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Water, as a resource, is becoming increasingly limited as world demand for water increases. A significant part of our operations requires the use of large volumes of water. Maintaining water supply to our operations needs to be viewed against the backdrop of drought conditions occurring in several regions of South Africa.

Managing water supply risks

Water risks are assessed using the Sasol global enterprise risk management approach. Through this approach, we assess the impact of water risks to our North American, Eurasian, Mozambique and South African Operations. Currently the greatest water risks lie within our South African Operations, with the Integrated Vaal River System (IVRS) being relied on to supply 88% of the Group total water demand. The water supply to Sasol’s operations from the IVRS remains secure but long-term water supply risks persist due to a growing supply-demand imbalance which increases the probability of water restrictions being imposed on our operations in the long term. Sasol continues to actively respond to this risk through site and catchment based activities which advance water supply to all catchment users. We are in support of the strategy being driven by the Department of Water and Sanitation (DWS) to reduce urban losses, treating and recovering legacy mine water and implementing Phase 2 of the Lesotho Highlands Water Project. Progress with these projects is achieving varied results and we continue to engage the DWS in expediting these actions to advance long-term water security for all users of the IVRS. The DWS has reconstituted a strategy steering committee for the IVRS on which Sasol is represented. While the current IVRS water levels are encouraging, compared to the previous period, the system continues to experience infrastructure challenges increasing the risk to our South African Operations.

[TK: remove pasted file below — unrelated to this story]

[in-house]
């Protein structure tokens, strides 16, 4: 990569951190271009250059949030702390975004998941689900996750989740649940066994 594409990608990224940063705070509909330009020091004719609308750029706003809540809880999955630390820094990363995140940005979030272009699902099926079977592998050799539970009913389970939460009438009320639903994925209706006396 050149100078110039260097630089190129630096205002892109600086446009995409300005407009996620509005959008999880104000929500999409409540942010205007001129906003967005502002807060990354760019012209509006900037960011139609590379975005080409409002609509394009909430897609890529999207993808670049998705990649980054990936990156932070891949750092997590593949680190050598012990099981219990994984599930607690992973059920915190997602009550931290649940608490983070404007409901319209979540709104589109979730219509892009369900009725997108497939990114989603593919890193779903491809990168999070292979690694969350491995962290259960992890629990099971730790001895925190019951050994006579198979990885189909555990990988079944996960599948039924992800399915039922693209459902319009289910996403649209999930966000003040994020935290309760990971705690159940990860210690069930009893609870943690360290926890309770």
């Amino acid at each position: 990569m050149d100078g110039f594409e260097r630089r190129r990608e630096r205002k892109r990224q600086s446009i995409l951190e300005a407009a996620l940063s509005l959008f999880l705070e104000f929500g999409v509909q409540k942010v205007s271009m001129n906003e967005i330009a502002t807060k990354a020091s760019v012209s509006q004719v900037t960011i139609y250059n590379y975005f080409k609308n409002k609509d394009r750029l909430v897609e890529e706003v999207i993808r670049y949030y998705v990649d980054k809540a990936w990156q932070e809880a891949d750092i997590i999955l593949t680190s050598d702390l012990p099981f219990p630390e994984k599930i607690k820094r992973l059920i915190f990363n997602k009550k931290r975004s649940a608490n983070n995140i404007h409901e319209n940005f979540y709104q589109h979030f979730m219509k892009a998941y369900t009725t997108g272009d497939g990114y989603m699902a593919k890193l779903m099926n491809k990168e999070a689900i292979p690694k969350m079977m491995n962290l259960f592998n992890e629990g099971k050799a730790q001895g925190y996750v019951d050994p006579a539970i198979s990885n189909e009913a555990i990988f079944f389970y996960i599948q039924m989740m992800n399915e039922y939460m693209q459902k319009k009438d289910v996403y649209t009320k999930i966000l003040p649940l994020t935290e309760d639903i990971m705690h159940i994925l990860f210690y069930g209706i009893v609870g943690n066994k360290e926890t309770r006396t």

Sasol continues to provide ad-hoc support to the DWS to maintain infrastructure availability. We have implemented site-specific water targets and continue to participate in the planning and performance monitoring activities of the IVRS. On-going participation in integrated watershed management initiatives is key to our water stewardship focus.

Reporting against voluntary water targets

Sasol’s largest water users continue to report against voluntary water targets, agreed in 2015 and applicable up to 2020. Our Sasolburg Operations’ target is to maintain the 2015 baseline of 9,8 tons of water use per ton product – external sale; this year we deteriorated by 6,4% against the baseline. This is attributed to a greater demand for river water due to the need for increased fire water and dilution requirements. The Secunda Synfuels Operations’ target is to achieve a 2,5% improvement in water intensity against actual consumption in 2014 of 11,6 tons of water per ton of saleable product. This year we reported a 2.1 % deterioration against the baseline. The deterioration can be attributed to low production due to external electrical infrastructure failure.

Further, our mining operations reported a 29.3% reduction in water demand during 2018 against the 2015 baseline, well exceeding the target to restrict the increase in potable water use to a maximum of 10%.